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Vertex form of parabola; why x-h, not x+h?

  1. Jan 4, 2013 #1

    The vertex form is y= a(x-h)^2+k, in general. Could it also be defined as y= a(x+h)^2+k?
    I am wondering about that minus sign. I see no particular use of it. Is it there because of tradition
    or am i missing something?
  2. jcsd
  3. Jan 4, 2013 #2


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    The vertex of y= a(x-h)^2+k is (h,k)
    The vertex of y= a(x+h)^2+k is (-h,k)

    We need a minus somewhere.
  4. Jan 4, 2013 #3
    When x=h, you have y=0+k=k
    The vertex is h,k.
  5. Jan 4, 2013 #4
    Thanks for your replies. But i think i was misunderstood. I will try to explain better this time.

    For example, a general equation of a line is y=ax+b. What is special about addition operation? Is just a matter of convention? Could i say "a general equation of a line is given by y=ax-b"? I see nothing wrong with it.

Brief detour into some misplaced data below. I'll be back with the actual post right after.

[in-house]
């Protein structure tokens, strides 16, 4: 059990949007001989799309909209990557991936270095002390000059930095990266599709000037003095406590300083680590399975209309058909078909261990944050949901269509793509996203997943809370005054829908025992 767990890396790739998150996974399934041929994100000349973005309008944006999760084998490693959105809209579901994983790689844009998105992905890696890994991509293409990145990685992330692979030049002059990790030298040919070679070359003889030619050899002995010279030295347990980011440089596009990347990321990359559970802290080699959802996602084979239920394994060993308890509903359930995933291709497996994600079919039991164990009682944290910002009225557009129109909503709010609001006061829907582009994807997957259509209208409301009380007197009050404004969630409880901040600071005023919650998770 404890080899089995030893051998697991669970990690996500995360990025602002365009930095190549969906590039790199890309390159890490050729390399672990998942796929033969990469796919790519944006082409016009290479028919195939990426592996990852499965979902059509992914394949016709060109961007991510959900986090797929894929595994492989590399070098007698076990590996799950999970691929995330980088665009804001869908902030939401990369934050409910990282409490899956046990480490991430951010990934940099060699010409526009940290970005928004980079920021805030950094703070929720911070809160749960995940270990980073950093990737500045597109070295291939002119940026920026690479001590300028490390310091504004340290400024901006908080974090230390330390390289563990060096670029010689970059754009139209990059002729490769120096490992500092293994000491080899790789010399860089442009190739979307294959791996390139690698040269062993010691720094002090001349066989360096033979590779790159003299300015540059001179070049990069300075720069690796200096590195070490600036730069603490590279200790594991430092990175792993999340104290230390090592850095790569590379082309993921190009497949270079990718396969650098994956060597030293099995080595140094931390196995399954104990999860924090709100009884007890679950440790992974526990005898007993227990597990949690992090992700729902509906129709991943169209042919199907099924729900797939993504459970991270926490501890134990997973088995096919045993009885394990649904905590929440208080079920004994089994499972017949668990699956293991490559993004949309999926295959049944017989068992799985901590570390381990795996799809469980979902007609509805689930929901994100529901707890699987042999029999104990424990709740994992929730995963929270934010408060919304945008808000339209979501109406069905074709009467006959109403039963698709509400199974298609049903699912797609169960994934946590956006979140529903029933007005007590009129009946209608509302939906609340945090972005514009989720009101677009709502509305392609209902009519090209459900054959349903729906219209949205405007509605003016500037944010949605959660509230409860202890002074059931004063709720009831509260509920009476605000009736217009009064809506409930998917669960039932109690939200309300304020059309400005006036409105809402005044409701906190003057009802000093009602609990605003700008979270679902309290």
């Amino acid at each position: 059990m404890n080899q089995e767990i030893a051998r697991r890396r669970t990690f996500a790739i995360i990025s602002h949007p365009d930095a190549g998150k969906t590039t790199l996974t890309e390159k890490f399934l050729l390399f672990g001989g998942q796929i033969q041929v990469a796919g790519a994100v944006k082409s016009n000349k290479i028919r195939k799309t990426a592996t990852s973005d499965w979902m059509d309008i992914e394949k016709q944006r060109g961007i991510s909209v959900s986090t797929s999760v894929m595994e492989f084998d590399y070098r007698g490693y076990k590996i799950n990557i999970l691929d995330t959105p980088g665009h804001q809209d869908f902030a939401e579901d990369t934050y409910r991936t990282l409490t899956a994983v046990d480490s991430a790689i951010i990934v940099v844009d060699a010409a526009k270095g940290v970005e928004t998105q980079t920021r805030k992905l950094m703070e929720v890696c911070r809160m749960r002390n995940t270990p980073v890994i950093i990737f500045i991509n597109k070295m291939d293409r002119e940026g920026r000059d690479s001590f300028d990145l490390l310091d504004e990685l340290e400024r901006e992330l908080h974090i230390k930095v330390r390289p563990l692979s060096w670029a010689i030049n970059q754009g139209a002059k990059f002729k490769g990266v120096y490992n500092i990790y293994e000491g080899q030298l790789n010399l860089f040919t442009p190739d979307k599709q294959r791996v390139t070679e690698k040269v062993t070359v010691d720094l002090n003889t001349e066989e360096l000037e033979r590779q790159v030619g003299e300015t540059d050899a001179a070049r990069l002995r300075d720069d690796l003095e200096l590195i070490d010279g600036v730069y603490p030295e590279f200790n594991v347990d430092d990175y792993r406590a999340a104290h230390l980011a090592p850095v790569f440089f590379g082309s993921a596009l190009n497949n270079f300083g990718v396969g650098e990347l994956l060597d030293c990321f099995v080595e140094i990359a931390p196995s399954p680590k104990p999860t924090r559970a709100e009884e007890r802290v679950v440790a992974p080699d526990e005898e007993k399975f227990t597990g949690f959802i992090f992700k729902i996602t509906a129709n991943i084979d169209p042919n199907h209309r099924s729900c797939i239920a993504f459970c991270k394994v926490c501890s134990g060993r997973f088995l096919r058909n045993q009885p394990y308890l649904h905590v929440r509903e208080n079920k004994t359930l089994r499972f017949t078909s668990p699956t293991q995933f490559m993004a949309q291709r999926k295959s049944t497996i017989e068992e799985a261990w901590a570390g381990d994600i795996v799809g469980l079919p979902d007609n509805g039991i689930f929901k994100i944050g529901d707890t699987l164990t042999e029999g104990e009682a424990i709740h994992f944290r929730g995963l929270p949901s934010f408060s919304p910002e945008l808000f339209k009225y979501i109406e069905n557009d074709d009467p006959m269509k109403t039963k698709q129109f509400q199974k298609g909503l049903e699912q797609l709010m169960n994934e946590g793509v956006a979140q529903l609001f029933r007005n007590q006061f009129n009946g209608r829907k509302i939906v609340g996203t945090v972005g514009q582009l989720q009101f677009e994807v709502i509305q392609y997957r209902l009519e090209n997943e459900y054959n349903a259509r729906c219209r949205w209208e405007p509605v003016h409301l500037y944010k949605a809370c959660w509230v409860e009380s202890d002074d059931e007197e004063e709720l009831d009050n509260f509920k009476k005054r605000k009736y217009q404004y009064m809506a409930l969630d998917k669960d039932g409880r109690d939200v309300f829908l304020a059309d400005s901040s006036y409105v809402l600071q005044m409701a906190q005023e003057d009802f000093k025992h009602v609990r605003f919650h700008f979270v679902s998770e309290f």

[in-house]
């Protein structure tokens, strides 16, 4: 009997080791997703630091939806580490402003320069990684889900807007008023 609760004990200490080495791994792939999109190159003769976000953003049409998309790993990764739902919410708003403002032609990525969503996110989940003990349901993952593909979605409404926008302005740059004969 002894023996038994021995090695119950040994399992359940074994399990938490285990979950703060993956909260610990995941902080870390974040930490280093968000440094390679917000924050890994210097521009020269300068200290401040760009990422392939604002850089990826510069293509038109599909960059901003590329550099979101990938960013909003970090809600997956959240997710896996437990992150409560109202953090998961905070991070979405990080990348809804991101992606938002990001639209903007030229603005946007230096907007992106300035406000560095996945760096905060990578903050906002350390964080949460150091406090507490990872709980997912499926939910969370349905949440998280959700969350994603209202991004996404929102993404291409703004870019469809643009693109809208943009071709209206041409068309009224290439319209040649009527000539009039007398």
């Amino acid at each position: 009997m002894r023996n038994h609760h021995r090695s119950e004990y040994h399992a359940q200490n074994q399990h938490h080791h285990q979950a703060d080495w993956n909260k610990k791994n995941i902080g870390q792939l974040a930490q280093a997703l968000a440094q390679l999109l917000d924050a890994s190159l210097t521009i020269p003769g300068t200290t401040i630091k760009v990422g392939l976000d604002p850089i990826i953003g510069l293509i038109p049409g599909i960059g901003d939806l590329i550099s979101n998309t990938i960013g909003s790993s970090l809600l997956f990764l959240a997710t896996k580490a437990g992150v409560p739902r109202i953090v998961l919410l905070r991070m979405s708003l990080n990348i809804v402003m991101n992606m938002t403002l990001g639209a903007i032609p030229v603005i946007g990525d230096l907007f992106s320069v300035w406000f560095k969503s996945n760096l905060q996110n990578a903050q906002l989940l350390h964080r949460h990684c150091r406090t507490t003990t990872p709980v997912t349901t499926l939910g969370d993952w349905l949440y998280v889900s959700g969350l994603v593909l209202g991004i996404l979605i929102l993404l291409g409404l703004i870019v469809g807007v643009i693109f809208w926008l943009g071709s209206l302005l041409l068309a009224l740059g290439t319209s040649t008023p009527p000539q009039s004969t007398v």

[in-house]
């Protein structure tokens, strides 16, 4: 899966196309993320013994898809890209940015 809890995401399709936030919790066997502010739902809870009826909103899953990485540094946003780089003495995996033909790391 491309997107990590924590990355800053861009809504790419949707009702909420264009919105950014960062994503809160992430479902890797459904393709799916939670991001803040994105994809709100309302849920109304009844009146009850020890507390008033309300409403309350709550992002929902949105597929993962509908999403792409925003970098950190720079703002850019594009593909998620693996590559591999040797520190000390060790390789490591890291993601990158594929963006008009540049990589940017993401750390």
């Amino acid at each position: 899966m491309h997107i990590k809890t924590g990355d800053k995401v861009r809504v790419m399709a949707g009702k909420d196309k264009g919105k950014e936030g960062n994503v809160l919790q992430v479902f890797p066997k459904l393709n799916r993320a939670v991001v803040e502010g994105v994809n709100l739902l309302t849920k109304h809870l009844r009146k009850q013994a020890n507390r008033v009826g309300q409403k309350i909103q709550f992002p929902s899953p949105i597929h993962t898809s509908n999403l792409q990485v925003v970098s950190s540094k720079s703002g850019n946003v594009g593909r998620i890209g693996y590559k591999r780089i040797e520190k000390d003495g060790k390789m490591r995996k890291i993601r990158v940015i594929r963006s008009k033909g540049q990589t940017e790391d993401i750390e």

Now, same logic for y= a(x-h)^2+k. This x-h part can be (or cant?) written as addition (x+h), if we choose to set our general equation in such form? Its a minor issue, but i was curios.
  6. Jan 4, 2013 #5


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    The different forms of equations make certain things easier to know about them.
    y=mx+b, and y=ax^2+bx+c are the GENERAL form of a line, and of a parabola. They are easy to use for finding y values, and more convenient if using matrices. Ax+By=C, and y=a(x-h)^2+k are the STANDARD form for a line and for a parabola. The number-line intercepts are easy to identify for the line, and the vertex is easy to identify for the parabola, from the standard forms.
  7. Jan 4, 2013 #6
    Oh, i see now! We can read more easily the desired information in this particular form (in this example, that is the coordinates of vertex). Makes perfect sense why this is the standard form now.

    Thank you very much, symbolipoint.
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